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Planetary versus DSO

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#1 DRK73

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Posted 16 September 2020 - 11:02 PM

Are there people who really do planetary imaging AND DSO imaging? 

 

I'd wanted to get back into astrophotography after a hiatus by focusing on planetary imaging (I used to do almost exclusively narrowband DSO stuff) - but the passion to get out and shoot video of Jupiter or Saturn just isn't there for me and I'm much more excited about getting a good image of, say the Heart or the Wizard... I'd started thinking about tricking out my EdgeHD for planetary work, but the effort has become kind of half-hearted and I'm wondering if other imagers feel the same? 



#2 dswtan

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Posted 16 September 2020 - 11:24 PM

I do both and it's only the local California wildfires that are holding me up on Mars, which I'm super excited about! Gave me a chance to re-collimate the Edge 11. The 2018 apparition was spoiled by the dust storm on the planet! Jupiter and Saturn were meh this year as too low (behind trees in my yard), so I didn't bother. But I tried Venus in IR and UV earlier this year. Spring was a galaxy marathon and summer, when not hazy, has been nebula season, learning narrowband. Maybe I've got it bad. I've been observing for ~50 years. :-)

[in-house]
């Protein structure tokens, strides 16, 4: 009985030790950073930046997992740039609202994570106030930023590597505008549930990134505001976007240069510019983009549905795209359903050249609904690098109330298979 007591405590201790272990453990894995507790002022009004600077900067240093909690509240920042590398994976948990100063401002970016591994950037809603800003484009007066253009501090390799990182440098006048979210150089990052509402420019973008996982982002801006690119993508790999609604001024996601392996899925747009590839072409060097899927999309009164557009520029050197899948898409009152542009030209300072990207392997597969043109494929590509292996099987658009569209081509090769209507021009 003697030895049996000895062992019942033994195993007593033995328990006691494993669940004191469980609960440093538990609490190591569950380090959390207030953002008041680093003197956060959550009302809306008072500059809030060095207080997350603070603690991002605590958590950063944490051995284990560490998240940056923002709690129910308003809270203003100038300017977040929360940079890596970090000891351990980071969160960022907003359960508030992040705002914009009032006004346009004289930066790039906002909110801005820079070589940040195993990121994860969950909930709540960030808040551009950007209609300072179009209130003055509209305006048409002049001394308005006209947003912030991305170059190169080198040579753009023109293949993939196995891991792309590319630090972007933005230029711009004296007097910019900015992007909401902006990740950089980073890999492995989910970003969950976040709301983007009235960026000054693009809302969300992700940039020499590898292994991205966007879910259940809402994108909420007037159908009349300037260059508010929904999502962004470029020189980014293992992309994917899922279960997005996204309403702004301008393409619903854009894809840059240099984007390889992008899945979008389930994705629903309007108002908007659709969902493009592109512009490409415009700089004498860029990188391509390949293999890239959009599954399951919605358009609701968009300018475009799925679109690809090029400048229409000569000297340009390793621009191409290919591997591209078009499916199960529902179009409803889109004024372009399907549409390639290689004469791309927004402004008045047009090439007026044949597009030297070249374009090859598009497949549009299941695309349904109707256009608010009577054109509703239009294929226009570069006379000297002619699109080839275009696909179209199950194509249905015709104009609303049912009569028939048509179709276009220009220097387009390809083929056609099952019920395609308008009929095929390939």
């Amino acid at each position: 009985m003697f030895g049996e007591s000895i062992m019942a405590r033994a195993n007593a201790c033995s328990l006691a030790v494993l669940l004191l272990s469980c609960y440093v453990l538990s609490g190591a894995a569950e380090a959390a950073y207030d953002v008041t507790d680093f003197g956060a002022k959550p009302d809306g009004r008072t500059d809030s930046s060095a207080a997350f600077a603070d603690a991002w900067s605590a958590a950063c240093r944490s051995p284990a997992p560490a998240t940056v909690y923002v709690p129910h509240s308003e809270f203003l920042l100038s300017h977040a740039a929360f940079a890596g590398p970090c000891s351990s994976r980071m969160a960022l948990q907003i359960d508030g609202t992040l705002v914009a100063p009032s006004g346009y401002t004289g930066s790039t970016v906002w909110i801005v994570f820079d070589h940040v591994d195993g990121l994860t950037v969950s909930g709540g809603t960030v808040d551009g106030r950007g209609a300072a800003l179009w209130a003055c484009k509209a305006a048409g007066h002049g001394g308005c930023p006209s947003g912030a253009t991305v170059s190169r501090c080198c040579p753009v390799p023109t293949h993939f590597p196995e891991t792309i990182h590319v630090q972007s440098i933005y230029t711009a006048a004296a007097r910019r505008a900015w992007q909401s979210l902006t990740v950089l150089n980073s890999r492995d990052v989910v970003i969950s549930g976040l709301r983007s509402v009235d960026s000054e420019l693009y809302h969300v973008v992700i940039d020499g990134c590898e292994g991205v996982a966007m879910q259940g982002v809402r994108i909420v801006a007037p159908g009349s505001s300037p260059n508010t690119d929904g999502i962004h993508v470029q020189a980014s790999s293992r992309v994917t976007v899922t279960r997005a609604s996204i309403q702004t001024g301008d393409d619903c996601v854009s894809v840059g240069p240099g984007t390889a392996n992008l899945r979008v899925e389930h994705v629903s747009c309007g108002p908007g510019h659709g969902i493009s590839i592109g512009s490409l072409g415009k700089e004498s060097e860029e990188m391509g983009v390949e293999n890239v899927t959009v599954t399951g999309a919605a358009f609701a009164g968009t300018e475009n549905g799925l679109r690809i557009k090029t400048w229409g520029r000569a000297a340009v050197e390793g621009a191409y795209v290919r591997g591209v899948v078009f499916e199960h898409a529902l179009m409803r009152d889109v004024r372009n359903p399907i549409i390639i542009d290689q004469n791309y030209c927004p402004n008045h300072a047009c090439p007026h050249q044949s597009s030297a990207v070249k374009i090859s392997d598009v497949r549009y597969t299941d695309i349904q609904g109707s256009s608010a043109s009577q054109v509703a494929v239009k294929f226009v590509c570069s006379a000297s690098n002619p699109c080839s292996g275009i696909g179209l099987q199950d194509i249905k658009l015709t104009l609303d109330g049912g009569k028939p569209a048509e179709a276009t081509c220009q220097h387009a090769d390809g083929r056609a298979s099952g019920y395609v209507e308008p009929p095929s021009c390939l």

#3 mrlovt

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Posted 16 September 2020 - 11:37 PM

I've been loving planetary imaging, but Jupiter and Saturn are just below my neighbor's trees this year.  So I'm picking up DSO imaging and loving that too.  In the end I'll likely do both, depending on what's up.